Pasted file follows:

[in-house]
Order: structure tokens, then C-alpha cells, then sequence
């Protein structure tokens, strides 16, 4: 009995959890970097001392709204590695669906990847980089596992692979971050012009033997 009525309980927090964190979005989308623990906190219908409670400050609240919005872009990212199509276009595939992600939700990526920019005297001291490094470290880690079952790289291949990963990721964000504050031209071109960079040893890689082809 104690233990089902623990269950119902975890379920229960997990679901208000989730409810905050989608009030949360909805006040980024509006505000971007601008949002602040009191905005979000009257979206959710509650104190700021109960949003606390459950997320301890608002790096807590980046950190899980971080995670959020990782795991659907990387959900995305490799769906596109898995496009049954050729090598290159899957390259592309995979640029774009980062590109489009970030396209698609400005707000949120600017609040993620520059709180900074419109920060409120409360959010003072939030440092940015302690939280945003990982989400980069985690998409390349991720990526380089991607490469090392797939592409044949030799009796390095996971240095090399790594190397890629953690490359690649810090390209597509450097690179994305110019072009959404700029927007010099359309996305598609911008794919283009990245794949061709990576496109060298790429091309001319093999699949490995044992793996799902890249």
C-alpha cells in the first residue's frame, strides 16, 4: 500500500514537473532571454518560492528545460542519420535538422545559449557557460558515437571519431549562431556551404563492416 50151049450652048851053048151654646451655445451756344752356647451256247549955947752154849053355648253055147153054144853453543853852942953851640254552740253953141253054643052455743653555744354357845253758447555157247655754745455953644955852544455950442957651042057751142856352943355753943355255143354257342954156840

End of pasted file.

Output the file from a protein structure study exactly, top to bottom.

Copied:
[in-house]
Order: structure tokens, then C-alpha cells, then sequence
């Protein structure tokens, strides 16, 4: 009995959890970097001392709204590695669906990847980089596992692979971050012009033997 009525309980927090964190979005989308623990906190219908409670400050609240919005872009990212199509276009595939992600939700990526920019005297001291490094470290880690079952790289291949990963990721964000504050031209071109960079040893890689082809 104690233990089902623990269950119902975890379920229960997990679901208000989730409810905050989608009030949360909805006040980024509006505000971007601008949002602040009191905005979000009257979206959710509650104190700021109960949003606390459950997320301890608002790096807590980046950190899980971080995670959020990782795991659907990387959900995305490799769906596109898995496009049954050729090598290159899957390259592309995979640029774009980062590109489009970030396209698609400005707000949120600017609040993620520059709180900074419109920060409120409360959010003072939030440092940015302690939280945003990982989400980069985690998409390349991720990526380089991607490469090392797939592409044949030799009796390095996971240095090399790594190397890629953690490359690649810090390209597509450097690179994305110019072009959404700029927007010099359309996305598609911008794919283009990245794949061709990576496109060298790429091309001319093999699949490995044992793996799902890249």
C-alpha cells in the first residue's frame, strides 16, 4: 500500500514537473532571454518560492528545460542519420535538422545559449557557460558515437571519431549562431556551404563492416 50151049450652048851053048151654646451655445451756344752356647451256247549955947752154849053355648253055147153054144853453543853852942953851640254552740253953141253054643052455743653555744354357845253758447555157247655754745455953644955852544455950442957651042057751142856352943355753943355255143354257342954156840